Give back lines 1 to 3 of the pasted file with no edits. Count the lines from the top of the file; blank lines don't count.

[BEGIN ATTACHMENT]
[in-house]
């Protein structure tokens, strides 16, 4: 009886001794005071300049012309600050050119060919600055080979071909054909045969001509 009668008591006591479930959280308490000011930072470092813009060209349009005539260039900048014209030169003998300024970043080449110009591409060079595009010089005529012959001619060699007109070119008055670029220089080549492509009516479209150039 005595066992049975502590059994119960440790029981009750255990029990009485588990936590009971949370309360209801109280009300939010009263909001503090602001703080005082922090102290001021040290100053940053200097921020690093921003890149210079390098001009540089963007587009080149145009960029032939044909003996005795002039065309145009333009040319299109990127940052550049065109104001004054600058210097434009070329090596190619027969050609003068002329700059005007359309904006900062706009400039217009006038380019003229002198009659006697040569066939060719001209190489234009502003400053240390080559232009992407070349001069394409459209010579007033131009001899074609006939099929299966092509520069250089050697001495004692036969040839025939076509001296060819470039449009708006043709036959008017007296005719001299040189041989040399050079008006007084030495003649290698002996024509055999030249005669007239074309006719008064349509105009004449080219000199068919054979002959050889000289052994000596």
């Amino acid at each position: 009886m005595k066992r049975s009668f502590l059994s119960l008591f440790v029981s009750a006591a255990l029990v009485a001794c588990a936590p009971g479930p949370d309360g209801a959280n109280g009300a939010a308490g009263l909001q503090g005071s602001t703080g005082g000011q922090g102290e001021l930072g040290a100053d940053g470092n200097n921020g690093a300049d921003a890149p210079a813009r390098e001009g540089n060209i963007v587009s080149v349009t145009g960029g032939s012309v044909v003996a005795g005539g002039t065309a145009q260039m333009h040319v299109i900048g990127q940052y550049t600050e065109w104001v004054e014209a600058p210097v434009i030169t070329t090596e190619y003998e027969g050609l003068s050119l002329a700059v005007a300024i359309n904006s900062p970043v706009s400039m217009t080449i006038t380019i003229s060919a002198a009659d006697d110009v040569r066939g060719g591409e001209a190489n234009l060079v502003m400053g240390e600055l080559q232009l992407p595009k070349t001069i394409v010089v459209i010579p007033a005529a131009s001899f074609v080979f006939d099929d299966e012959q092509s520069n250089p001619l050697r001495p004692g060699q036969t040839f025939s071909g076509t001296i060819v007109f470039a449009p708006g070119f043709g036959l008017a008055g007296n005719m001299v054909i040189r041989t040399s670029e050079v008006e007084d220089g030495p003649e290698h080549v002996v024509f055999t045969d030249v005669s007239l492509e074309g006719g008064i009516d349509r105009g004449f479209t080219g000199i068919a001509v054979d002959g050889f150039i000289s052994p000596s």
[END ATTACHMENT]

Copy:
[in-house]
């Protein structure tokens, strides 16, 4: 009886001794005071300049012309600050050119060919600055080979071909054909045969001509 009668008591006591479930959280308490000011930072470092813009060209349009005539260039900048014209030169003998300024970043080449110009591409060079595009010089005529012959001619060699007109070119008055670029220089080549492509009516479209150039 005595066992049975502590059994119960440790029981009750255990029990009485588990936590009971949370309360209801109280009300939010009263909001503090602001703080005082922090102290001021040290100053940053200097921020690093921003890149210079390098001009540089963007587009080149145009960029032939044909003996005795002039065309145009333009040319299109990127940052550049065109104001004054600058210097434009070329090596190619027969050609003068002329700059005007359309904006900062706009400039217009006038380019003229002198009659006697040569066939060719001209190489234009502003400053240390080559232009992407070349001069394409459209010579007033131009001899074609006939099929299966092509520069250089050697001495004692036969040839025939076509001296060819470039449009708006043709036959008017007296005719001299040189041989040399050079008006007084030495003649290698002996024509055999030249005669007239074309006719008064349509105009004449080219000199068919054979002959050889000289052994000596």
């Amino acid at each position: 009886m005595k066992r049975s009668f502590l059994s119960l008591f440790v029981s009750a006591a255990l029990v009485a001794c588990a936590p009971g479930p949370d309360g209801a959280n109280g009300a939010a308490g009263l909001q503090g005071s602001t703080g005082g000011q922090g102290e001021l930072g040290a100053d940053g470092n200097n921020g690093a300049d921003a890149p210079a813009r390098e001009g540089n060209i963007v587009s080149v349009t145009g960029g032939s012309v044909v003996a005795g005539g002039t065309a145009q260039m333009h040319v299109i900048g990127q940052y550049t600050e065109w104001v004054e014209a600058p210097v434009i030169t070329t090596e190619y003998e027969g050609l003068s050119l002329a700059v005007a300024i359309n904006s900062p970043v706009s400039m217009t080449i006038t380019i003229s060919a002198a009659d006697d110009v040569r066939g060719g591409e001209a190489n234009l060079v502003m400053g240390e600055l080559q232009l992407p595009k070349t001069i394409v010089v459209i010579p007033a005529a131009s001899f074609v080979f006939d099929d299966e012959q092509s520069n250089p001619l050697r001495p004692g060699q036969t040839f025939s071909g076509t001296i060819v007109f470039a449009p708006g070119f043709g036959l008017a008055g007296n005719m001299v054909i040189r041989t040399s670029e050079v008006e007084d220089g030495p003649e290698h080549v002996v024509f055999t045969d030249v005669s007239l492509e074309g006719g008064i009516d349509r105009g004449f479209t080219g000199i068919a001509v054979d002959g050889f150039i000289s052994p000596s």